AIX > Administrator > High Availability

New Ease-of-Management Tools for HACMP

Last month's article, "Ease-of-Management Tools for Virtualization," examined maintenance issues while server consolidation and increasing workloads drive a need to maintain high availability (HA). In a perfect world, managing an HA cluster would be no harder than managing a single system with the same number of users and devices. While that happy state has not yet been achieved, the most recent releases of the IBM* High Availability Cluster Multiprocessing product (HACMP*) have provided tools and facilities that can greatly ease the HACMP cluster's administrative burden. The newer releases of HACMP, V5.1 and V5.2, are specifically designed with ease-of-use in mind.

This article is intended for those who have dealt with HACMP clusters in the past but haven't become familiar with the more recent releases. It also attempts to address the concern that HACMP clusters are always hard to set up and manage.

We'll begin our look at HACMP using the System Management Interface (SMIT) rather than command-line, although HACMP commands can be entered at command-line or, after minor configuration, an HACMP interface called WEBSMIT can be utilized. Keep in mind that although HACMP is designed to fail over systems in the event of disruptive system events, it's also a key part of maintaining availability by incorporating failover to allow for routine system maintenance such as firmware updates.

Cluster Setup

The differences in configuring a cluster with HACMP V5.1 are apparent as soon as SMIT is started: the configuration panels have been divided into Standard and Extended paths. The Standard path contains those items that will be needed in nearly every cluster. The Extended path contains items that are less commonly used or for which greater expertise is required. With this separation, the SMIT panels in the Standard path have a cleaner, simpler look. Fewer questions need be answered, and answers entered in one panel are remembered and carried forward to others.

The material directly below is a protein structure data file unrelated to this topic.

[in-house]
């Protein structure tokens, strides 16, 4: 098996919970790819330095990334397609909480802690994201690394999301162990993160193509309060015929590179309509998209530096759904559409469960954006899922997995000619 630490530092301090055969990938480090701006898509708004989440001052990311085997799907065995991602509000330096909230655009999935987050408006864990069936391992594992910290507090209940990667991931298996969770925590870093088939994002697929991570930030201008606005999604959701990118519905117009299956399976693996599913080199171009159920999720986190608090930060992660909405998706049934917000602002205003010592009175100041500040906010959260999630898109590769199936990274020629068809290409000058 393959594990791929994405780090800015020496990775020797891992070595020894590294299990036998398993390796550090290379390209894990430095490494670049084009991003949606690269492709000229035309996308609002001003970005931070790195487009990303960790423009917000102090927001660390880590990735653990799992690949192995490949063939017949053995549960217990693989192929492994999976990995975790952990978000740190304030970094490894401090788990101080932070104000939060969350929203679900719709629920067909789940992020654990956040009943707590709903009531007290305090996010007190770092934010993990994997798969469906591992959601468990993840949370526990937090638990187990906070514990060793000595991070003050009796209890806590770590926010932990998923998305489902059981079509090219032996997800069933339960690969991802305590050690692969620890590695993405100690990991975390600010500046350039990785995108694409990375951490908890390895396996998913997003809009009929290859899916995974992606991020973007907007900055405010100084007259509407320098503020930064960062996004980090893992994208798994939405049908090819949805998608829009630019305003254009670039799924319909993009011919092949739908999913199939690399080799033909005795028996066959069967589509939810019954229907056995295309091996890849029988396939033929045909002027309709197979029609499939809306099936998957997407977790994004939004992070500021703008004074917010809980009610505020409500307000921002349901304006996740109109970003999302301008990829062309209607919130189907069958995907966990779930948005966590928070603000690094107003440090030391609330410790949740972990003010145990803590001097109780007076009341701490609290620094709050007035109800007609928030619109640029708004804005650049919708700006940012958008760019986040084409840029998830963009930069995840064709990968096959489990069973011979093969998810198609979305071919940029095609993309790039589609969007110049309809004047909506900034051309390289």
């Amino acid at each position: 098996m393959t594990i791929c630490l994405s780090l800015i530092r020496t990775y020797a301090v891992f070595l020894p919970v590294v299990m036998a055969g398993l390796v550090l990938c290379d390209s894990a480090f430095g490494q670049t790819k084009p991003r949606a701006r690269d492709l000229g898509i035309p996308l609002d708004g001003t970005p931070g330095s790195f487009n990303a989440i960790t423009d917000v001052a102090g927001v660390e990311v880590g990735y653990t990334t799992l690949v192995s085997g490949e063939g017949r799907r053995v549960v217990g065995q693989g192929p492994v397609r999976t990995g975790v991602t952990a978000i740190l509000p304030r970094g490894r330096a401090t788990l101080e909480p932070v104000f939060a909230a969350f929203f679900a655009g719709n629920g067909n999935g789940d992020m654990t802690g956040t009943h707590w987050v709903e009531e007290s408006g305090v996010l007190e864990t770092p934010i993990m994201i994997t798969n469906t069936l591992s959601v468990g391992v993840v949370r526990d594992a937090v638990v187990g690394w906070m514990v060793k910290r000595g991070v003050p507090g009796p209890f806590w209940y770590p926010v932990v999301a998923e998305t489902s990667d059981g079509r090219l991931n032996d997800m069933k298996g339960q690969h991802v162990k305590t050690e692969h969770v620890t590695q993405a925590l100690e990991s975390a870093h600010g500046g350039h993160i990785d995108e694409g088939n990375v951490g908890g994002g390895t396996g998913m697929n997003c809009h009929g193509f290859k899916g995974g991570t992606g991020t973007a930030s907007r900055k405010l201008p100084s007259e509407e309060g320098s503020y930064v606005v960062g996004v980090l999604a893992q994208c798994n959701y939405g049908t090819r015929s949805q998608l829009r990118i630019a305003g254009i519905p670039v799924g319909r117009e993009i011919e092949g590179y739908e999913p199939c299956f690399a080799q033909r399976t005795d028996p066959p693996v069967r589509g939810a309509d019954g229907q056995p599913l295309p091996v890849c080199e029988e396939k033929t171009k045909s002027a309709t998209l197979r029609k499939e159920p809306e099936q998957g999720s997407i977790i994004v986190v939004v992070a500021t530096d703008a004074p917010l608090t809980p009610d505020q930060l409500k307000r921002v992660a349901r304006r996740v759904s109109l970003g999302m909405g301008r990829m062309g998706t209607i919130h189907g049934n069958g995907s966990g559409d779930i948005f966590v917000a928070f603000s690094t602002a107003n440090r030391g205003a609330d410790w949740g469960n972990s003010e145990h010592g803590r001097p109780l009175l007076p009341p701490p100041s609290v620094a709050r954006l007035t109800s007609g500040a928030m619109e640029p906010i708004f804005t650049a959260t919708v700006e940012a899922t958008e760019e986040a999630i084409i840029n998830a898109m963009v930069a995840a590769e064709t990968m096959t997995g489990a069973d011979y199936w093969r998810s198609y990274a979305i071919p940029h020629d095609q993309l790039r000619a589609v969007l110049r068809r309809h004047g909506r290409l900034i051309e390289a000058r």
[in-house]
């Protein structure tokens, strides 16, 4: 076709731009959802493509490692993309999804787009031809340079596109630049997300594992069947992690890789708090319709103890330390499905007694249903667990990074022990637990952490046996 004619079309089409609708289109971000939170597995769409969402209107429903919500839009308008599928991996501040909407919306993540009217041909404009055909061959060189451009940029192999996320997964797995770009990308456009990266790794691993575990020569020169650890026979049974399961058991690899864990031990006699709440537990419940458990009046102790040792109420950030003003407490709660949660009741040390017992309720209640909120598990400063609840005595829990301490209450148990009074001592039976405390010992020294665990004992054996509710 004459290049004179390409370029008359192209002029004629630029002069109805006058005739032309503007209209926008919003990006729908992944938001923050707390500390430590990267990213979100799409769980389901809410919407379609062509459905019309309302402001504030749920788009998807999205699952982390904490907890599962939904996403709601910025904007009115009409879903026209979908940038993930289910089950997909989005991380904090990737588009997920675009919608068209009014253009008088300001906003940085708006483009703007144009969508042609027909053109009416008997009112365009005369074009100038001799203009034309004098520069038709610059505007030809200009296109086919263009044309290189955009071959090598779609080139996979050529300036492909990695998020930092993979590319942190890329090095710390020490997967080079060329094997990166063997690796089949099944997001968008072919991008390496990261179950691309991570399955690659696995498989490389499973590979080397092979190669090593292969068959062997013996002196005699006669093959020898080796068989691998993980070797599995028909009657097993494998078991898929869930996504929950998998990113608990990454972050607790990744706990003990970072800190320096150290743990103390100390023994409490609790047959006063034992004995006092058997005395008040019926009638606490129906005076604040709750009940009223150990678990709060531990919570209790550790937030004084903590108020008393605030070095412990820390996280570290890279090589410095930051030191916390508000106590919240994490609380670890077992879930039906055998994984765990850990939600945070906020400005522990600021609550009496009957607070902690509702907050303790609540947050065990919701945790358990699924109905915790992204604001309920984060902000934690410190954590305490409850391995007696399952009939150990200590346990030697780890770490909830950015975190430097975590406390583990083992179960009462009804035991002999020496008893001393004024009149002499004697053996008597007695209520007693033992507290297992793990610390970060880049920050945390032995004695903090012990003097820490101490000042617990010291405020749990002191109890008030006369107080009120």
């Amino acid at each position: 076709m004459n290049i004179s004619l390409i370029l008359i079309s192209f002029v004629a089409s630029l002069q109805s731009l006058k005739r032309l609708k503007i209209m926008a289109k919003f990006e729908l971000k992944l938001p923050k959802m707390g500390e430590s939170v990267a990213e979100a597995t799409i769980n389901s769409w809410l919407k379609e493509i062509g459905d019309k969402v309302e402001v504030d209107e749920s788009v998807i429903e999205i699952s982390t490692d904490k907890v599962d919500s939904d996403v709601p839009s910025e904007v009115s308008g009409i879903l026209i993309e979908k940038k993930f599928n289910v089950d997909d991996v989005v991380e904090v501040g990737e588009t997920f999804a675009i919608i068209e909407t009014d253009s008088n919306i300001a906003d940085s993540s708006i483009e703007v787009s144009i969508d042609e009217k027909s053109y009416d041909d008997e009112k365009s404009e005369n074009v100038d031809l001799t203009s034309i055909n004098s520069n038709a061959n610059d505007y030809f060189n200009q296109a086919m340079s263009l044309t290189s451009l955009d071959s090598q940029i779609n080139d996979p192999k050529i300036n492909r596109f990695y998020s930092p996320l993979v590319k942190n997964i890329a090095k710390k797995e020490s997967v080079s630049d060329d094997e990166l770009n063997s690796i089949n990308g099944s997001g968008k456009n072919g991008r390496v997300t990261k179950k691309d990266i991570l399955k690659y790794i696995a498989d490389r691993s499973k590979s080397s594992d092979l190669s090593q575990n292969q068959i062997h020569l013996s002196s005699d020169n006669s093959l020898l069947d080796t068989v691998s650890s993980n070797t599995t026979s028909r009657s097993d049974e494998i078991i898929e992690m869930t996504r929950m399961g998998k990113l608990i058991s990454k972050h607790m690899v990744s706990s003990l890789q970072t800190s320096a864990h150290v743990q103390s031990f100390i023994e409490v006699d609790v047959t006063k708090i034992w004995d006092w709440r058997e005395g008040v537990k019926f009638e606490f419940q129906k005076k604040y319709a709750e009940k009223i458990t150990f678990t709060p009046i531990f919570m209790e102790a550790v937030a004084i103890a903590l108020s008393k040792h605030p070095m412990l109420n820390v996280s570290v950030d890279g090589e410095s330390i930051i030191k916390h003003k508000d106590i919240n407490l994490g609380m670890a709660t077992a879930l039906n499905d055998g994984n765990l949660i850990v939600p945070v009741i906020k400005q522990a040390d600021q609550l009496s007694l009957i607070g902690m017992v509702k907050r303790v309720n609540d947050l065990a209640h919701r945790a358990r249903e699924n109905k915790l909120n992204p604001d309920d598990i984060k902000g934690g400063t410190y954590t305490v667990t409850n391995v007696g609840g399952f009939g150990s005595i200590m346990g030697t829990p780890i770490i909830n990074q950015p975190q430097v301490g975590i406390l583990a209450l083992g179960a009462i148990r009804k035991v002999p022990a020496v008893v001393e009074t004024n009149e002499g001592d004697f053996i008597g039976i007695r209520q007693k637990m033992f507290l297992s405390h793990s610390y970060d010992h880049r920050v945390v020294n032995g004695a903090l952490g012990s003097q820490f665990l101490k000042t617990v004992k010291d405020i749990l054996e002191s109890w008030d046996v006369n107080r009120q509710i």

Much of the improved ease of cluster setup comes from configuration discovery. In past releases, it was necessary to inform HACMP of the cluster's actual physical layout (e.g., what networks connected the nodes, what volume groups were shared, what interfaces are on a network). As of V5.1, HACMP discovers this physical layout and answers all of the "what connects to what" questions on its own. While this doesn't allow the cluster to be automatically configured, it does mean that HACMP can provide pick lists for many of the choices on the SMIT panels. Picking a value from a list is far easier and less error prone than manually re-entering it.

There's one case where configuration discovery allows the process of cluster setup to be even more radically simplified. If the user is building a two-node cluster and the connecting networks and shared- volume groups are already in place, then the HACMP 5.2 Two-Node Configuration wizard can be used. In this case, the user only needs to answer five questions to configure the cluster:

1. What's the name of the backup cluster node?

2. What's the name of the application to be made highly available?

3. What's the path name to start that application?

4. What's the path name to stop that application?

5. What's the IP address that the application uses?

HACMP has always provided facilities to keep its own configuration information in sync across the cluster. However, it's often also vitally important to keep application-configuration information in sync, too

Susan Schreitmueller is an IBM-certified senior consultant. Susan can be reached at

Thomas Weaver has been with IBM for more than 30 years where he’s worked on many products, covering scientific subroutines, communications subsystems, OS kernels and error recovery. Thomas can be reached at

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